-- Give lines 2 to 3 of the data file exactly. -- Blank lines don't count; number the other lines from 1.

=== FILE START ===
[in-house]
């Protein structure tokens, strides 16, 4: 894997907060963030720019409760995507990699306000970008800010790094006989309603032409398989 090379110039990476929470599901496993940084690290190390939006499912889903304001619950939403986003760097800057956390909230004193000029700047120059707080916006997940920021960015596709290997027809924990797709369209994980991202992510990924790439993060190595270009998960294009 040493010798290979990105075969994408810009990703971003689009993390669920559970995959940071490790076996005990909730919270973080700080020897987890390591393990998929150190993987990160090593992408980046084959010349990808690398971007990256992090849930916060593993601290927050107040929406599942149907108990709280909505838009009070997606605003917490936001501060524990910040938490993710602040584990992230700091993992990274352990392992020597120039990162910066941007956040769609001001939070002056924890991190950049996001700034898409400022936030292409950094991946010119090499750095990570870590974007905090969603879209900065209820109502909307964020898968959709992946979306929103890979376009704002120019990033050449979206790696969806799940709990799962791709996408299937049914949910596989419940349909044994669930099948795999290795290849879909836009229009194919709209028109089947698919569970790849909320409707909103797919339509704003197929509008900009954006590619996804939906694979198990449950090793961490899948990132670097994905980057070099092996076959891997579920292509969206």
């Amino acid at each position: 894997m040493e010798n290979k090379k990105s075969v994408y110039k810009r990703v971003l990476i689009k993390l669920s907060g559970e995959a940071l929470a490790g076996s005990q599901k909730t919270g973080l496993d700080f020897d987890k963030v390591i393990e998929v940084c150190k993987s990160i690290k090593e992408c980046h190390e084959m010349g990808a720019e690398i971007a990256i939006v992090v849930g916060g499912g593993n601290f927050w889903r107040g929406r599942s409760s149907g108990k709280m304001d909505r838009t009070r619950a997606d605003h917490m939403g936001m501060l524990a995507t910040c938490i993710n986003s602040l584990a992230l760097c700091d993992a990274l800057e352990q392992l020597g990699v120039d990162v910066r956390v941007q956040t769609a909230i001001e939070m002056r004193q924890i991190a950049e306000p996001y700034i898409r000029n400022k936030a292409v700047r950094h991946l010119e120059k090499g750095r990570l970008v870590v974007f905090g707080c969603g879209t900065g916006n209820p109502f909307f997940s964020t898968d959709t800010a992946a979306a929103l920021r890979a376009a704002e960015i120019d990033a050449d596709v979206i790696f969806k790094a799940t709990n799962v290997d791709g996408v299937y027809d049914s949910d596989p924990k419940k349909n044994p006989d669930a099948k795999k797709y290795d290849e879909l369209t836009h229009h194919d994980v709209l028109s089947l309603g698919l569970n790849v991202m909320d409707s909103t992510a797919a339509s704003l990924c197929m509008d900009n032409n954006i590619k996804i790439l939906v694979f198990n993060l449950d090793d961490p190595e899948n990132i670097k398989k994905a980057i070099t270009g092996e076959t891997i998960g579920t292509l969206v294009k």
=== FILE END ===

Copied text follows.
């Protein structure tokens, strides 16, 4: 894997907060963030720019409760995507990699306000970008800010790094006989309603032409398989 090379110039990476929470599901496993940084690290190390939006499912889903304001619950939403986003760097800057956390909230004193000029700047120059707080916006997940920021960015596709290997027809924990797709369209994980991202992510990924790439993060190595270009998960294009 040493010798290979990105075969994408810009990703971003689009993390669920559970995959940071490790076996005990909730919270973080700080020897987890390591393990998929150190993987990160090593992408980046084959010349990808690398971007990256992090849930916060593993601290927050107040929406599942149907108990709280909505838009009070997606605003917490936001501060524990910040938490993710602040584990992230700091993992990274352990392992020597120039990162910066941007956040769609001001939070002056924890991190950049996001700034898409400022936030292409950094991946010119090499750095990570870590974007905090969603879209900065209820109502909307964020898968959709992946979306929103890979376009704002120019990033050449979206790696969806799940709990799962791709996408299937049914949910596989419940349909044994669930099948795999290795290849879909836009229009194919709209028109089947698919569970790849909320409707909103797919339509704003197929509008900009954006590619996804939906694979198990449950090793961490899948990132670097994905980057070099092996076959891997579920292509969206």
């Amino acid at each position: 894997m040493e010798n290979k090379k990105s075969v994408y110039k810009r990703v971003l990476i689009k993390l669920s907060g559970e995959a940071l929470a490790g076996s005990q599901k909730t919270g973080l496993d700080f020897d987890k963030v390591i393990e998929v940084c150190k993987s990160i690290k090593e992408c980046h190390e084959m010349g990808a720019e690398i971007a990256i939006v992090v849930g916060g499912g593993n601290f927050w889903r107040g929406r599942s409760s149907g108990k709280m304001d909505r838009t009070r619950a997606d605003h917490m939403g936001m501060l524990a995507t910040c938490i993710n986003s602040l584990a992230l760097c700091d993992a990274l800057e352990q392992l020597g990699v120039d990162v910066r956390v941007q956040t769609a909230i001001e939070m002056r004193q924890i991190a950049e306000p996001y700034i898409r000029n400022k936030a292409v700047r950094h991946l010119e120059k090499g750095r990570l970008v870590v974007f905090g707080c969603g879209t900065g916006n209820p109502f909307f997940s964020t898968d959709t800010a992946a979306a929103l920021r890979a376009a704002e960015i120019d990033a050449d596709v979206i790696f969806k790094a799940t709990n799962v290997d791709g996408v299937y027809d049914s949910d596989p924990k419940k349909n044994p006989d669930a099948k795999k797709y290795d290849e879909l369209t836009h229009h194919d994980v709209l028109s089947l309603g698919l569970n790849v991202m909320d409707s909103t992510a797919a339509s704003l990924c197929m509008d900009n032409n954006i590619k996804i790439l939906v694979f198990n993060l449950d090793d961490p190595e899948n990132i670097k398989k994905a980057i070099t270009g092996e076959t891997i998960g579920t292509l969206v294009k």